Al-Qaida pledged allegiance to the Taliban’s leadership when it took power in Afghanistan in the late 1990s. According to the U.N., the ties have remained unbroken even after the fall of the Taliban regime in 2001.
Under the U.S.-Taliban peace agreement, the Taliban would cut ties with al-Qaida and negotiate a peace deal with the Afghan government in return for the withdrawal of U.S. forces by May 2021. As such, U.S. officials in the past have said that a complete withdrawal of U.S. troops in Afghanistan will happen only if the Taliban meet all the conditions set by the agreement.
The U.S. reduced its troops in July from 13,000 to 8,600, with the goal of bring the number down to 4,500 in November. U.S. President Donald Trump said in October that he intended to withdraw all troops by Christmas.
Some Afghan politicians say they fear a U.S. exit could hurt Kabul’s bargaining power when negotiating with the Islamist group. They warn the group could steer other armed insurgents into attacking Afghan government and civilian targets to force Kabul into concessions.
“As a strategic and military ally and based on the strategic partnership agreement, the U.S. should stand with the Afghan government and nation until peace and stability come to Afghanistan,” Mohammad Faisal Sami, a lawmaker in the upper branch of the Afghan parliament, known as the Meshrano Jirga, told VOA.
Talks and violence
Peace negotiations between the Afghan government and the Taliban for a permanent cease-fire and a road map for the future of Afghanistan started on September 12 in Doha, Qatar. The process now faces a deadlock over disagreements on Islamic jurisprudence and whether the U.S.-Taliban agreement should serve as a basis for their talks.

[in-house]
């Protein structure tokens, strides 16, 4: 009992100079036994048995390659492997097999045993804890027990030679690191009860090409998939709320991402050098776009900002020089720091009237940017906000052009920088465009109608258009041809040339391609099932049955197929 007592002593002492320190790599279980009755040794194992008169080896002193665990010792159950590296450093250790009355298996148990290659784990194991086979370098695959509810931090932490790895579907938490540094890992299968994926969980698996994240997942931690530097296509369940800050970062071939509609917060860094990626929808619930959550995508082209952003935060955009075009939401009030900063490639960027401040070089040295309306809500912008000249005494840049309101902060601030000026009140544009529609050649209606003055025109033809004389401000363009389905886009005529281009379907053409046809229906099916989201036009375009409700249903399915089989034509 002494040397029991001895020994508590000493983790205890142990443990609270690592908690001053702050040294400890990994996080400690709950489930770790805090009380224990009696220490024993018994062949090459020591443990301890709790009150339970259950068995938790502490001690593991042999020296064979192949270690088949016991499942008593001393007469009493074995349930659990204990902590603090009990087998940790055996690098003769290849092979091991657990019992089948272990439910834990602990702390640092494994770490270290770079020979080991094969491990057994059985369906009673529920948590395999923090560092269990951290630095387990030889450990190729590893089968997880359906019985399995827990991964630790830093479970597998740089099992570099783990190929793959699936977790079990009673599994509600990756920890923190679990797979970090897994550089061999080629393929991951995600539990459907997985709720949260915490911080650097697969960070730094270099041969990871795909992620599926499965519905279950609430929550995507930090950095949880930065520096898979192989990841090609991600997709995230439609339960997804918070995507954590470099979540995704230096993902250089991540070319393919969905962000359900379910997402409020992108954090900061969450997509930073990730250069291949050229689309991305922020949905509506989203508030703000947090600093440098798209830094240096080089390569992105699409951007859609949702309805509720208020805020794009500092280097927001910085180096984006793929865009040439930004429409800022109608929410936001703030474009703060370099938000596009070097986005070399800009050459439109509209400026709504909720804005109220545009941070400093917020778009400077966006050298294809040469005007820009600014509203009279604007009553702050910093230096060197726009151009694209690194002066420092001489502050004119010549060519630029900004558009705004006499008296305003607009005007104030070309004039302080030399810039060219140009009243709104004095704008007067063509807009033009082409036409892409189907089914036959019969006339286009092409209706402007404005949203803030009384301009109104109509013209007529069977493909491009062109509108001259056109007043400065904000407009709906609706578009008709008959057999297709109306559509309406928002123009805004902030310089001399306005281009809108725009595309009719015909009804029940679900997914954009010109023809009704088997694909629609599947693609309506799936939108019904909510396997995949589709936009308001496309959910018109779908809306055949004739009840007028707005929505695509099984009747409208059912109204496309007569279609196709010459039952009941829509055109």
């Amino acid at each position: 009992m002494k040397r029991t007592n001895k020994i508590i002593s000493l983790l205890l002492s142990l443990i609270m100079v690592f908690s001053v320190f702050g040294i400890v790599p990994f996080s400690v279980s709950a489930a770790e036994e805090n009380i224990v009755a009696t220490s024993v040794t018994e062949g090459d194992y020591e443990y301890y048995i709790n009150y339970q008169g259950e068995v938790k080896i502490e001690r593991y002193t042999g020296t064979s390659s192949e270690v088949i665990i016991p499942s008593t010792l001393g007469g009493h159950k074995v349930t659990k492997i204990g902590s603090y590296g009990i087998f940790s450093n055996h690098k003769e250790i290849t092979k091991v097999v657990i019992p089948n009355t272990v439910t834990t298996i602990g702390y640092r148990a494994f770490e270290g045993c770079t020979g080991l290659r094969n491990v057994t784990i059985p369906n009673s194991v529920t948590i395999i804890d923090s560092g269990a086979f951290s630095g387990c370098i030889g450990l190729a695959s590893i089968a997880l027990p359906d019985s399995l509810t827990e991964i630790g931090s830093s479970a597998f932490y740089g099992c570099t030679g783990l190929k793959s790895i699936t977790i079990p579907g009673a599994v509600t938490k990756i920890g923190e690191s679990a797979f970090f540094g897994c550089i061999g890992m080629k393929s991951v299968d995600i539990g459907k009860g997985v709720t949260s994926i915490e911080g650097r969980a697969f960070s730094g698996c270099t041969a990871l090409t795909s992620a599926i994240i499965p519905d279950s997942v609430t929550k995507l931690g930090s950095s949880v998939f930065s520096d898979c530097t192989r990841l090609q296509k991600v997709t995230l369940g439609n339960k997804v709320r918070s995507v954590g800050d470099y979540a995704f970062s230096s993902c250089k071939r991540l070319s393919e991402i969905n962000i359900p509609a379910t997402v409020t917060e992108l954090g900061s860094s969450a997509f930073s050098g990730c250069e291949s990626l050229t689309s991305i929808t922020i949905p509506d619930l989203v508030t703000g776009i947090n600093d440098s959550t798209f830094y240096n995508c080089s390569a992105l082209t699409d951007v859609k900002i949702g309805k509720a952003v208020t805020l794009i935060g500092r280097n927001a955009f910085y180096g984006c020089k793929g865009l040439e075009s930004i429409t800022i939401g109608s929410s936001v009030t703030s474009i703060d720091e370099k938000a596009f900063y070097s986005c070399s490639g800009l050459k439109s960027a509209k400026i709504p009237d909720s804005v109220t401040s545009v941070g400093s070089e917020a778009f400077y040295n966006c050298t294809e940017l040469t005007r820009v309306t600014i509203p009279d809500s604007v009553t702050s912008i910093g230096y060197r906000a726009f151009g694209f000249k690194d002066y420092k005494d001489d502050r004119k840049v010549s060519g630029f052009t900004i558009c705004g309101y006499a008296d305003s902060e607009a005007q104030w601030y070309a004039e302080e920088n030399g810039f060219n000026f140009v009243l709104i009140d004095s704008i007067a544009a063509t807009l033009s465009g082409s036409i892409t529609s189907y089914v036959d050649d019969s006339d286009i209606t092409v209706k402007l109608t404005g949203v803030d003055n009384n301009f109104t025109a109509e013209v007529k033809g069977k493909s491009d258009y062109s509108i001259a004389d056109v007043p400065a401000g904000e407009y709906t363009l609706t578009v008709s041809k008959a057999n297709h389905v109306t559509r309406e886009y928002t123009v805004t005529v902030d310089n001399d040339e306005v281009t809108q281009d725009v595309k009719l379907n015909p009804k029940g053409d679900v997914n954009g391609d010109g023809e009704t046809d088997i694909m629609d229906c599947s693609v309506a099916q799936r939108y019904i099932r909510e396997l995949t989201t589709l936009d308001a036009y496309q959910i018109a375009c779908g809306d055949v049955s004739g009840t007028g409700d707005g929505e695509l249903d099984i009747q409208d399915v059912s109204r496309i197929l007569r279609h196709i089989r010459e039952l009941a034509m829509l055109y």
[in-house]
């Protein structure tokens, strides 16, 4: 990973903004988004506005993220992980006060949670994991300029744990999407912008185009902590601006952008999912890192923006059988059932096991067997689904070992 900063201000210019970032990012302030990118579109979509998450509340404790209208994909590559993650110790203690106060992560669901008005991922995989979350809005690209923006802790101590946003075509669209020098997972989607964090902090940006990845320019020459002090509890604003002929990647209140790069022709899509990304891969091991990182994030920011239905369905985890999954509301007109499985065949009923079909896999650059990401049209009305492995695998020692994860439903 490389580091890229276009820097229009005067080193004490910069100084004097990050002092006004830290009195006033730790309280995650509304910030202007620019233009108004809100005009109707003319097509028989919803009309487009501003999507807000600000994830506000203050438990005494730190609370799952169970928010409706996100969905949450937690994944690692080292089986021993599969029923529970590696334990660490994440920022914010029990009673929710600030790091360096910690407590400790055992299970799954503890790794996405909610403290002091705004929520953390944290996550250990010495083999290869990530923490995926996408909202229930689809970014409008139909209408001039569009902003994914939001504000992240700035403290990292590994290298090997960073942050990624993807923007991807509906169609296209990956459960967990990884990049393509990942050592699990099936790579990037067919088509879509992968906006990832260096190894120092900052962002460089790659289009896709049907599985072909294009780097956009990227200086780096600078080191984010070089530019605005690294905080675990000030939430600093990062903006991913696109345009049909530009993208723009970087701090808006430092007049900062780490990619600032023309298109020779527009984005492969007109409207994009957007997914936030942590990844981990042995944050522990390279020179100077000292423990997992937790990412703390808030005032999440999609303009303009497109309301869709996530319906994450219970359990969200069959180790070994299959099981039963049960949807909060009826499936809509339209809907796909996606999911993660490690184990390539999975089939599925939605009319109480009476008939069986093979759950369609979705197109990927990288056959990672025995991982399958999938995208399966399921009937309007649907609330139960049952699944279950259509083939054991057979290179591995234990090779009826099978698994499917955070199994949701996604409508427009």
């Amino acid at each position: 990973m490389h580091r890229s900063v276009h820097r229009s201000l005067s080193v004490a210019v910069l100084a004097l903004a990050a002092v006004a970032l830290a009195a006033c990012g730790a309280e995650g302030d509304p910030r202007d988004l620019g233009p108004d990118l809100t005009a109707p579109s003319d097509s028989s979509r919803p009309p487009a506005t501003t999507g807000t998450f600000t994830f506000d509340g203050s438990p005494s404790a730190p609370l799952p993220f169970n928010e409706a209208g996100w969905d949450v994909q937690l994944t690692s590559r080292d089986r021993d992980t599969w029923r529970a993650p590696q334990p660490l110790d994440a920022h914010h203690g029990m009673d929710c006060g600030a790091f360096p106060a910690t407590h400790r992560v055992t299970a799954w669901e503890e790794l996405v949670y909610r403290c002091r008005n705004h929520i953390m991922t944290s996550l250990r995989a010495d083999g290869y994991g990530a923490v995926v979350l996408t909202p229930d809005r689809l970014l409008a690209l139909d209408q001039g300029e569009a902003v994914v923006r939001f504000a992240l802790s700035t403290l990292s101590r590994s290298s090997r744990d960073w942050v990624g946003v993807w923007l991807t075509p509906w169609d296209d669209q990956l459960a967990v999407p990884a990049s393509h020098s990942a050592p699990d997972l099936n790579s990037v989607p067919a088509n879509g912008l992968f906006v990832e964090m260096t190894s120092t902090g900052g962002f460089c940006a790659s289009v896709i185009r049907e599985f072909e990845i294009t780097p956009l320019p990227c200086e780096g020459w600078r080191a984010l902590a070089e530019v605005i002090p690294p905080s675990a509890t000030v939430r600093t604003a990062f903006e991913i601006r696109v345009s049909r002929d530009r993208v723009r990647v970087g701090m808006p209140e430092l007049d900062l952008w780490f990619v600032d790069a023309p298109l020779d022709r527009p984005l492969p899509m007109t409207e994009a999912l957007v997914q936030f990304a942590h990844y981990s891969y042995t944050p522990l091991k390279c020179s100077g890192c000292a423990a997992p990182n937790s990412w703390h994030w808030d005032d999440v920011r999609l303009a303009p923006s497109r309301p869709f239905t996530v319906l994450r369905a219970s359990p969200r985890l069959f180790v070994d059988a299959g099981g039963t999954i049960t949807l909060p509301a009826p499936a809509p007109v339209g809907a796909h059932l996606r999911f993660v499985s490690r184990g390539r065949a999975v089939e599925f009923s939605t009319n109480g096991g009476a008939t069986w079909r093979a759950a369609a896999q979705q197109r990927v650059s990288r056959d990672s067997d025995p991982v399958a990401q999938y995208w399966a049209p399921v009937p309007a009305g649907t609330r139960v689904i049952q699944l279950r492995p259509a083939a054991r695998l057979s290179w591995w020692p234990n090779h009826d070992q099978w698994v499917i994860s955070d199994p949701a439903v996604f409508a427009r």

While international efforts to resume the talks are ongoing, violence has increased across Afghanistan in recent months. The U.S. Special Inspector General for Afghanistan Reconstruction (SIGAR) said Thursday that attacks by anti-government forces have increased by 50% in the third quarter of the year compared to the second quarter.
Last month, the Taliban launched an offensive in Helmand to take the provincial capital.
U.S. special envoy Zalmay Khalilzad said on October 15 that the Taliban agreed to "re-set" their commitments under the U.S.-Taliban agreement and reduce violence.
Khalilzad, however, tweeted last week that he was “disappointed” that the violence has not decreased in the country.
“The window to achieve a political settlement will not stay open forever,” he warned.
On Monday, at least 22 people were killed and dozens injured when three gunmen stormed Kabul University.
IS Khorasan Province (ISKP) has claimed responsibility for the attack, which the Taliban called "a crime against humanity."
The Afghan government, however, is pointing the blame towards the Taliban.
While the deadly attack elevated tensions between the Afghan government and the Taliban to a new level, U.S. envoy Khalilzad has encouraged both sides to focus on the “common enemy,” ISKP.
“Deny ISIS or any other terrorist the space to carry out these inhumane acts. Unite for peace, find a path to a cease-fire, and accelerate a political settlement. These steps would be the right response to this unspeakable barbarism,” Khalilzad tweeted on Monday.
VOA's Afghanistan Service contributed to this report.